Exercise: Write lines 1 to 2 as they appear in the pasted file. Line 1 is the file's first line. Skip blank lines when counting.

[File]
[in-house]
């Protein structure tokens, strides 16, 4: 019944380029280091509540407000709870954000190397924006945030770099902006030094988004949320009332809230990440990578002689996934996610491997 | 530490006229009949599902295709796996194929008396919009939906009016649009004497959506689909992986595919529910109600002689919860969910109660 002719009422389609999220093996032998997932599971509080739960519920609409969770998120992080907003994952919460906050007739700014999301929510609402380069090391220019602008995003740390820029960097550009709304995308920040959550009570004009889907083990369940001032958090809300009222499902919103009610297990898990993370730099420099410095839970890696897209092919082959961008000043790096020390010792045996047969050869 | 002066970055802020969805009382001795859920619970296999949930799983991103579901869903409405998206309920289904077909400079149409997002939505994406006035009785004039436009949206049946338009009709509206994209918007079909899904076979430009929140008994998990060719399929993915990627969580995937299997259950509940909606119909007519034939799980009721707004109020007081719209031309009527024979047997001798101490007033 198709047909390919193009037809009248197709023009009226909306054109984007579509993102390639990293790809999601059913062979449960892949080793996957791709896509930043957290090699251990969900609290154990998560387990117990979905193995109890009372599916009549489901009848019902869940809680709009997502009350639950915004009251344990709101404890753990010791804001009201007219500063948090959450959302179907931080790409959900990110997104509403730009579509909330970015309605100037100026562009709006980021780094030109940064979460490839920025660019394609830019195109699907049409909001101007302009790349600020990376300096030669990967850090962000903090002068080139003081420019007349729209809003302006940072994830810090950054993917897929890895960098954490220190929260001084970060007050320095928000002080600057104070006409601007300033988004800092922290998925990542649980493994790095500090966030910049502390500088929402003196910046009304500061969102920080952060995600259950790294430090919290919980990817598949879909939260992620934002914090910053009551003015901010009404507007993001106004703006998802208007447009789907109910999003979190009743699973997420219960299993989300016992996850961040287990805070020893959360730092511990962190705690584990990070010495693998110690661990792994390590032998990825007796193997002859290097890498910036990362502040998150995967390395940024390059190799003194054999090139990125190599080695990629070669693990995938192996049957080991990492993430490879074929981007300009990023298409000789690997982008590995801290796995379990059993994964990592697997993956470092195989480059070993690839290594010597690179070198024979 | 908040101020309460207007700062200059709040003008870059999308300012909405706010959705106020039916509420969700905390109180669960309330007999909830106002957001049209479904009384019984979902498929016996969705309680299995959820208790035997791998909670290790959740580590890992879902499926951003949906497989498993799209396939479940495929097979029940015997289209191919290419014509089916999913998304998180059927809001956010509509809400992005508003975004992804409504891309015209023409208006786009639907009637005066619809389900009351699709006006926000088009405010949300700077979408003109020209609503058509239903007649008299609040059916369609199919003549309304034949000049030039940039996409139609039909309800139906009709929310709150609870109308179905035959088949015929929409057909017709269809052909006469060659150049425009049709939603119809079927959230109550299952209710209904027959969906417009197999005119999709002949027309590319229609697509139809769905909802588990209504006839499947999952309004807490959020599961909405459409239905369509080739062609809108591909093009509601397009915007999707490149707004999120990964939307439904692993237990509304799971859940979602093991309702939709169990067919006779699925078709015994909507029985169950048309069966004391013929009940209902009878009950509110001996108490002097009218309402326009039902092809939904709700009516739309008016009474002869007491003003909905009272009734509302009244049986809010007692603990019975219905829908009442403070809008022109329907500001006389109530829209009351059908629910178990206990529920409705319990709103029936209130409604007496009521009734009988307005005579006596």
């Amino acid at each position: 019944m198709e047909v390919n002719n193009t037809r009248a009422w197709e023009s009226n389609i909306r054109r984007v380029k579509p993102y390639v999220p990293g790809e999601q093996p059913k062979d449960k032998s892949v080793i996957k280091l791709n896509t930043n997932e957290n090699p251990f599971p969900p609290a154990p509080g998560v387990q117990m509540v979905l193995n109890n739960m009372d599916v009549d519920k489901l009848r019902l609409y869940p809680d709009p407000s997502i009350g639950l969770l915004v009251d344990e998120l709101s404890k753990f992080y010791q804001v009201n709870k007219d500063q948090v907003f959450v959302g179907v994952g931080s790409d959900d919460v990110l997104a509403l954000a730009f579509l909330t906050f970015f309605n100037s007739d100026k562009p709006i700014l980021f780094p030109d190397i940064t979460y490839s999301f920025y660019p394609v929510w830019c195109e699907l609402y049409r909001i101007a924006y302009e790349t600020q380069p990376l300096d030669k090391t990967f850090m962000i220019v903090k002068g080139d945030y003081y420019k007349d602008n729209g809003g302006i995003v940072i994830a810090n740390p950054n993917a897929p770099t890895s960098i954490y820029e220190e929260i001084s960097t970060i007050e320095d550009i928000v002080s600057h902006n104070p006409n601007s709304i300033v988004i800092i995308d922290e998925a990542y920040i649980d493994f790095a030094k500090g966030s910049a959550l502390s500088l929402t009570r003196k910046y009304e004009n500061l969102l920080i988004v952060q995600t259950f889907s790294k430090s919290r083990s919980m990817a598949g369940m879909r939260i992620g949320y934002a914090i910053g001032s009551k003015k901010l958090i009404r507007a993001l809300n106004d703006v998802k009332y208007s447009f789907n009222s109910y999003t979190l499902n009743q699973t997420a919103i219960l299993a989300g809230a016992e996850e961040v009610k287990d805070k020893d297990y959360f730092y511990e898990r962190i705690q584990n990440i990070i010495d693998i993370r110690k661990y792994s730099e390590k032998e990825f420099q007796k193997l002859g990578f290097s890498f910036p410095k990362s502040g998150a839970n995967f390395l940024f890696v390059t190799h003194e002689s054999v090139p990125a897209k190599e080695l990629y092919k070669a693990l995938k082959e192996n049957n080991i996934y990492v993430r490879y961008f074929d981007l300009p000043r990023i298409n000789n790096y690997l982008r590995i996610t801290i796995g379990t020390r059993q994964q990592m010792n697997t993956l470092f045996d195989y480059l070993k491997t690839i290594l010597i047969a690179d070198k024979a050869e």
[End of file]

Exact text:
[in-house]
């Protein structure tokens, strides 16, 4: 019944380029280091509540407000709870954000190397924006945030770099902006030094988004949320009332809230990440990578002689996934996610491997 | 530490006229009949599902295709796996194929008396919009939906009016649009004497959506689909992986595919529910109600002689919860969910109660 002719009422389609999220093996032998997932599971509080739960519920609409969770998120992080907003994952919460906050007739700014999301929510609402380069090391220019602008995003740390820029960097550009709304995308920040959550009570004009889907083990369940001032958090809300009222499902919103009610297990898990993370730099420099410095839970890696897209092919082959961008000043790096020390010792045996047969050869 | 002066970055802020969805009382001795859920619970296999949930799983991103579901869903409405998206309920289904077909400079149409997002939505994406006035009785004039436009949206049946338009009709509206994209918007079909899904076979430009929140008994998990060719399929993915990627969580995937299997259950509940909606119909007519034939799980009721707004109020007081719209031309009527024979047997001798101490007033 198709047909390919193009037809009248197709023009009226909306054109984007579509993102390639990293790809999601059913062979449960892949080793996957791709896509930043957290090699251990969900609290154990998560387990117990979905193995109890009372599916009549489901009848019902869940809680709009997502009350639950915004009251344990709101404890753990010791804001009201007219500063948090959450959302179907931080790409959900990110997104509403730009579509909330970015309605100037100026562009709006980021780094030109940064979460490839920025660019394609830019195109699907049409909001101007302009790349600020990376300096030669990967850090962000903090002068080139003081420019007349729209809003302006940072994830810090950054993917897929890895960098954490220190929260001084970060007050320095928000002080600057104070006409601007300033988004800092922290998925990542649980493994790095500090966030910049502390500088929402003196910046009304500061969102920080952060995600259950790294430090919290919980990817598949879909939260992620934002914090910053009551003015901010009404507007993001106004703006998802208007447009789907109910999003979190009743699973997420219960299993989300016992996850961040287990805070020893959360730092511990962190705690584990990070010495693998110690661990792994390590032998990825007796193997002859290097890498910036990362502040998150995967390395940024390059190799003194054999090139990125190599080695990629070669693990995938192996049957080991990492993430490879074929981007300009990023298409000789690997982008590995801290796995379990059993994964990592697997993956470092195989480059070993690839290594010597690179070198024979 | 908040101020309460207007700062200059709040003008870059999308300012909405706010959705106020039916509420969700905390109180669960309330007999909830106002957001049209479904009384019984979902498929016996969705309680299995959820208790035997791998909670290790959740580590890992879902499926951003949906497989498993799209396939479940495929097979029940015997289209191919290419014509089916999913998304998180059927809001956010509509809400992005508003975004992804409504891309015209023409208006786009639907009637005066619809389900009351699709006006926000088009405010949300700077979408003109020209609503058509239903007649008299609040059916369609199919003549309304034949000049030039940039996409139609039909309800139906009709929310709150609870109308179905035959088949015929929409057909017709269809052909006469060659150049425009049709939603119809079927959230109550299952209710209904027959969906417009197999005119999709002949027309590319229609697509139809769905909802588990209504006839499947999952309004807490959020599961909405459409239905369509080739062609809108591909093009509601397009915007999707490149707004999120990964939307439904692993237990509304799971859940979602093991309702939709169990067919006779699925078709015994909507029985169950048309069966004391013929009940209902009878009950509110001996108490002097009218309402326009039902092809939904709700009516739309008016009474002869007491003003909905009272009734509302009244049986809010007692603990019975219905829908009442403070809008022109329907500001006389109530829209009351059908629910178990206990529920409705319990709103029936209130409604007496009521009734009988307005005579006596």